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Reaching out to victims


Hazel Magnussen felt betrayed by the justice system after the death in 1999 of her brother, Dr. Douglas Snider.

Abraham Cooper, a Northern Alberta doctor, was convicted of manslaughter in Snider’s death, but not before he tried to paint Snider as an alcoholic who faked his own death to escape to a new life.

Having endured feelings of shock and fear, loss of control, isolation, and prolonged grief during the trial and subsequent appeals, Magnussen wrote a letter in 2004 that demanded changes to a justice system that, in her mind, victimized innocent victims of violence and ignored the consequences.

Magnussen went on to question whether any level of government had the political will to take decisive action and revamp the system.

Nearly a decade later, the federal Conservative government appears to have mustered the political will, although the details are sketchy.

Justice Minister Rob Nicholson announced on Monday that a victims’ bill of rights was one of three get-tough-on-crime measures that the government would tackle this year.

The other two were stiffer sentences for child-sex predators and legislation to make public safety the “paramount consideration” in cases involving those who are found not criminally responsible for their actions by reason of a mental disorder.

Nicholson offered few details about what the victims’ rights bill would include, other than to say it would entrench the rights of victims into a single law.

That begs the question: what should the Conservatives’ bill include to strengthen victims’ rights?

After all, the federal government is not the first level of government to enact legislation governing victims’ rights.

As the Canadian Resource Centre for Victims of Crime states in its 2006 information paper on victims’ rights, most provinces and territories, which are responsible for administering the laws passed by the federal government, already have some type of victims’ bill of rights on the books.

Much of this legislation is based on the 1985 United Nations Declaration of Basic Principles of Justice for Victims of Crime.

However, the centre goes on to state that most of this legislation does not give victims true rights per se. The legislation simply states what rights victims of crime should have and — with one exception — none of it is legally binding.

At the very least, the Conservatives’ victims’ rights bill should go one step further than the provinces have and guarantee that victims’ rights are enforceable in a court of law, much like those passed in Manitoba in 2000.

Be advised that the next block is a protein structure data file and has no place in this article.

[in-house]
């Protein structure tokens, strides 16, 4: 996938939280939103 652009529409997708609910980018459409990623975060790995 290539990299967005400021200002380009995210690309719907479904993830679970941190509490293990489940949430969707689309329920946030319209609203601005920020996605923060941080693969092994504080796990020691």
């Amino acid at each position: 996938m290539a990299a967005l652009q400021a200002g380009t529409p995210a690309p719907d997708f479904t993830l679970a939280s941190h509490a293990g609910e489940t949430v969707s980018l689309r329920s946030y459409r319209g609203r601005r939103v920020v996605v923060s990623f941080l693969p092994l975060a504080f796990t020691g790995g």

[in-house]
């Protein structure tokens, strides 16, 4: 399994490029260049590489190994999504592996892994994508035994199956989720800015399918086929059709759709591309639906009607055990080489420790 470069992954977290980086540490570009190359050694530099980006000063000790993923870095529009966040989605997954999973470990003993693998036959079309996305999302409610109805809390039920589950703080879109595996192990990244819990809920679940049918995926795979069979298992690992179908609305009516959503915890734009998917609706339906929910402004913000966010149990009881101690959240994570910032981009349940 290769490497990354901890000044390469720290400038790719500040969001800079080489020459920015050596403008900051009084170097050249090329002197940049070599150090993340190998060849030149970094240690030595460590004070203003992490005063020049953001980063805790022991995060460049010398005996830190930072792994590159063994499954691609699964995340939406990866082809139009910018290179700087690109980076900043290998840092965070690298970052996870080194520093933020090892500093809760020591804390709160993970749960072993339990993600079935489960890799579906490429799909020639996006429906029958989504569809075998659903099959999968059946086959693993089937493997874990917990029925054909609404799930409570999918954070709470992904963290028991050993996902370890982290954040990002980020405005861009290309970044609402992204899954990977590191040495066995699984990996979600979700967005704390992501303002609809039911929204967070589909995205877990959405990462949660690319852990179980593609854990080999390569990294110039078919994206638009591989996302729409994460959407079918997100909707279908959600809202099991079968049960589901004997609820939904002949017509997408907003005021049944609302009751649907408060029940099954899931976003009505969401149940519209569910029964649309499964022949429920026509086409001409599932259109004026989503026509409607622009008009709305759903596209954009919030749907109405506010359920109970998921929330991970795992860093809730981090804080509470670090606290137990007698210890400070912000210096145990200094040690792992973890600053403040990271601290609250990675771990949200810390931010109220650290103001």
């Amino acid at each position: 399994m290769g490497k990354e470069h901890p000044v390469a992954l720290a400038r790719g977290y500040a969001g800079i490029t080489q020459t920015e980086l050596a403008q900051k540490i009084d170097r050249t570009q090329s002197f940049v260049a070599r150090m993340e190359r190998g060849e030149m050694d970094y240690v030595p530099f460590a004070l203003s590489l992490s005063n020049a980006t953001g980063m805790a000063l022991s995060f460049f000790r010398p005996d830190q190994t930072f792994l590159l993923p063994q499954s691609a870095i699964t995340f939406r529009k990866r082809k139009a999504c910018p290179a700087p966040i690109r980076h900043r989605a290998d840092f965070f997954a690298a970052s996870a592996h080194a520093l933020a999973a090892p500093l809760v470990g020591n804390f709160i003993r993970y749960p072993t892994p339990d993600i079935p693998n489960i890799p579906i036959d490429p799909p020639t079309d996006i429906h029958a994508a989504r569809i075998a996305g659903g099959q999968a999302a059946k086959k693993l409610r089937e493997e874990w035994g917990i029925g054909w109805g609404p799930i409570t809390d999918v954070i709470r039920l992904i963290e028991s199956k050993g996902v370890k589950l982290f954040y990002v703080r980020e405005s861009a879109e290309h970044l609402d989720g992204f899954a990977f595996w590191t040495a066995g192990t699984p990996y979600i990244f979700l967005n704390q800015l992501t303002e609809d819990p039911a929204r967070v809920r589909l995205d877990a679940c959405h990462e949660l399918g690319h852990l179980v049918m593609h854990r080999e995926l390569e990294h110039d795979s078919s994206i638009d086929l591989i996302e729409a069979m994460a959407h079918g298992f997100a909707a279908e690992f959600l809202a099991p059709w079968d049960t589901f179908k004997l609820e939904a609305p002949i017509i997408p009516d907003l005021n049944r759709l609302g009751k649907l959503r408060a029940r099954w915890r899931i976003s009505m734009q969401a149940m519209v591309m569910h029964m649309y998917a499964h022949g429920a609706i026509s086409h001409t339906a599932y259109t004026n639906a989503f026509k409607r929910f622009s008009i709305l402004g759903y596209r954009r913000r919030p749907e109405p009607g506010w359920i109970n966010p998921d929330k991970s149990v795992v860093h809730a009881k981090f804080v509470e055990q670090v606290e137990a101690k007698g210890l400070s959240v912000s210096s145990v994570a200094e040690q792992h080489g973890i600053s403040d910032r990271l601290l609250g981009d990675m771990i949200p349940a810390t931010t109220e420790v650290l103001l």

The Conservatives’ bill would also do well to pay attention to victims’ needs. As the centre points out, convicted offenders have the right to a fair trial and lawyer, as well as the right to education and rehabilitation programs while they are serving their prison sentences.

All too often, victims and their families are sentenced to a lifetime of pain and suffering, especially when the crime is violent. More often than not, it is up to them to rehabilitate themselves, and programs and services for victims vary greatly from province to province.

Entrenching the right of victims to receive the services and treatment they need to recover from their horrific ordeal should be one of the Conservatives’ priorities.

The Conservatives’ bill also needs to send a strong message about the necessity to change a legal culture in which the victim is considered to be a bystander or, worse, a nuisance who has no say in legal proceedings.

Indeed, the Canadian Resource Centre for Victims of Crime admits that trying to persuade lawyers and judges that victims have a role in the justice system and that that role must be respected is one of the biggest challenges facing the victims’ rights movement.

The Conservatives’ bill should include some type of complaint mechanism that victims can turn to when they feel their rights are being violated.

Creating the position of a victims’ rights ombudsman empowered to investigate and resolve complaints would go a long way to ensuring that victims no longer feel like they are being run roughshod over by the justice system. At last, their voices would be heard.

Nicholson said the government will announce specific measures in the weeks and months to come.

Until then, Magnussen and other victims’ advocates are left to wonder whether the Conservatives will really take decisive action or whether they will re-victimize the innocent victims of violence with false promises.

Cameron Kennedy is an Advocate editor.

 
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